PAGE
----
Curt Levey of the Committee for Justice blog always writes insightful pieces. His op ed in The Hill yesterday was yet another one. An excerpt:

The electoral focus on judges in 2012 will not be misplaced. The ages of several Supreme Court Justices and the closely divided makeup of the Court means that its ideological balance – and with it, the fate of gay marriage, abortion, illegal immigration and the like – could swing wildly in either direction after 2012.

By 2016, Justices Scalia and Kennedy will be 80 years old. If we assume a 50% chance of each man serving through 2016 – better odds than life expectancy and disability tables tell us to expect – there is only a 25% probability that both men will do so.

That leaves President Obama, if re-elected, a 75% chance of establishing on the High Court a dependable liberal majority certain to satisfy many of progressives’ pent-up dreams.

On the other hand, Justice Ruth Bader Ginsburg has had pancreatic and colon cancer and will turn 83 in 2016. With four conservatives already on the Court, electing a Republican president in 2012 might very well mean the first solid conservative majority on the High Court in 75 years. The conservative Justices would no longer need to court Kennedy’s swing vote. Abortion on demand, affirmative action, restrictions on the death penalty, and enemy combatants’ access to civilian courts would likely fall by the wayside.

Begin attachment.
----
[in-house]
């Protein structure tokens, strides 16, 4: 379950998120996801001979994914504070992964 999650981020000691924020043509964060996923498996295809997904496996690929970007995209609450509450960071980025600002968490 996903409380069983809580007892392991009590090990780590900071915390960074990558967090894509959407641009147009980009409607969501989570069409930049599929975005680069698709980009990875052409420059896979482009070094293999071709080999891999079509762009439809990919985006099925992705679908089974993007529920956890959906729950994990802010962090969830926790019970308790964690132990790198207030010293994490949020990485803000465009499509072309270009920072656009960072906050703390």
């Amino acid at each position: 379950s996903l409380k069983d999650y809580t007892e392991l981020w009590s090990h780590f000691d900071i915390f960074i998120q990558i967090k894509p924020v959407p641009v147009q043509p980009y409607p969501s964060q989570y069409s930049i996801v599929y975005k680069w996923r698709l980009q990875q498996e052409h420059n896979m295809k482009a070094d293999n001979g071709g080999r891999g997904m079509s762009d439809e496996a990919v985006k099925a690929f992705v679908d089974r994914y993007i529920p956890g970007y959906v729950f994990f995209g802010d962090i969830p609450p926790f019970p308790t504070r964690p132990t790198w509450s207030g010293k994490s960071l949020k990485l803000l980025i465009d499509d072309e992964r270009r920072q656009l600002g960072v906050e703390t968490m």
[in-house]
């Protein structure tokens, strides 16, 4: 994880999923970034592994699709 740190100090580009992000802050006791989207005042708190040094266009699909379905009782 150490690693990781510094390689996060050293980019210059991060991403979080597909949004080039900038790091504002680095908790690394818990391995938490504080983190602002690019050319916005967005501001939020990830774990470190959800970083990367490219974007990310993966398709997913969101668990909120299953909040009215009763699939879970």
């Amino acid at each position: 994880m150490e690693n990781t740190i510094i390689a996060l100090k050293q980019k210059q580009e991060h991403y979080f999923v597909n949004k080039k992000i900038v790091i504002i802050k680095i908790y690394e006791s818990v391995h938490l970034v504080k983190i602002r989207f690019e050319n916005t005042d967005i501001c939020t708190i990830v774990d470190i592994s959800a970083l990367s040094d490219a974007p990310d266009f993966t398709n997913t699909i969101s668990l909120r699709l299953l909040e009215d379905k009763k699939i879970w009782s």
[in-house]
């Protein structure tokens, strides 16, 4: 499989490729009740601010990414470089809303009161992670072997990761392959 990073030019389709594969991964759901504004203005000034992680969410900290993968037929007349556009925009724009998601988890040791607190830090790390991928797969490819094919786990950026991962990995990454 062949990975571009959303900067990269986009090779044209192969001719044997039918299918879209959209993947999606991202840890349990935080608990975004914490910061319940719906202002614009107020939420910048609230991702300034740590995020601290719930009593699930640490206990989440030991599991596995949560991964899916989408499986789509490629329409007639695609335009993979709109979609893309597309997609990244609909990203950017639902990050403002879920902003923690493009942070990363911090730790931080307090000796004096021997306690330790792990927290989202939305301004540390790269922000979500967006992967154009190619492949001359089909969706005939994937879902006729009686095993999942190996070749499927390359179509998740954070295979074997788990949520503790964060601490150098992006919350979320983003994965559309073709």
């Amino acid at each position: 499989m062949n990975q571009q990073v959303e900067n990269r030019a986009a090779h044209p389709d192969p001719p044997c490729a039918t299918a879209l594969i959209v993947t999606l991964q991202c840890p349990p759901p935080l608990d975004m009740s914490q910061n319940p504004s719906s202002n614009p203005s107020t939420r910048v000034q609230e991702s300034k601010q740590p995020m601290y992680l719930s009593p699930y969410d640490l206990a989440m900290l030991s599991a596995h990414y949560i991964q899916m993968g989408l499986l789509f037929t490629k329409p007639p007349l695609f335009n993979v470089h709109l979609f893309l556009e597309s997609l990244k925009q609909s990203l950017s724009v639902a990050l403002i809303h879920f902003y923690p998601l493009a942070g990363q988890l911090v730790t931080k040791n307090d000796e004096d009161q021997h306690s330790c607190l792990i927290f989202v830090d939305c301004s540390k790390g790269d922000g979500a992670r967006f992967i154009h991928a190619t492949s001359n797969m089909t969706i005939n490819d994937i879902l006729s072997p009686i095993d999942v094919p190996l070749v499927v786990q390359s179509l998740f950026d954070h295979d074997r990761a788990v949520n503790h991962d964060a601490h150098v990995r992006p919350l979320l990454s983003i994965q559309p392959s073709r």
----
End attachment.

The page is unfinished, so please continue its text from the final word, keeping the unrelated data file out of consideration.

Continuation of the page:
Every presidential election I can remember has been deemed by pundits as “the most important election in our lifetime.” I remember agreeing with that statement a couple of times, particularly in 2008. But as for 2012, Curt’s point really resonates.

Of course, there are many unforeseen circumstances. Ginsburg could see the writing on the wall re: Obama’s political fortunes and resign in 2011 for her ideology’s sake, allowing enough time for him to replace her. Don’t forget she was an ACLU attorney. Her ideology runs deep.

… Although that would still net liberals four, giving the president elected in 2012 a 75% chance of nominating two justices that fit his or her belief system, cementing that belief system in the Supreme Court for a very long time.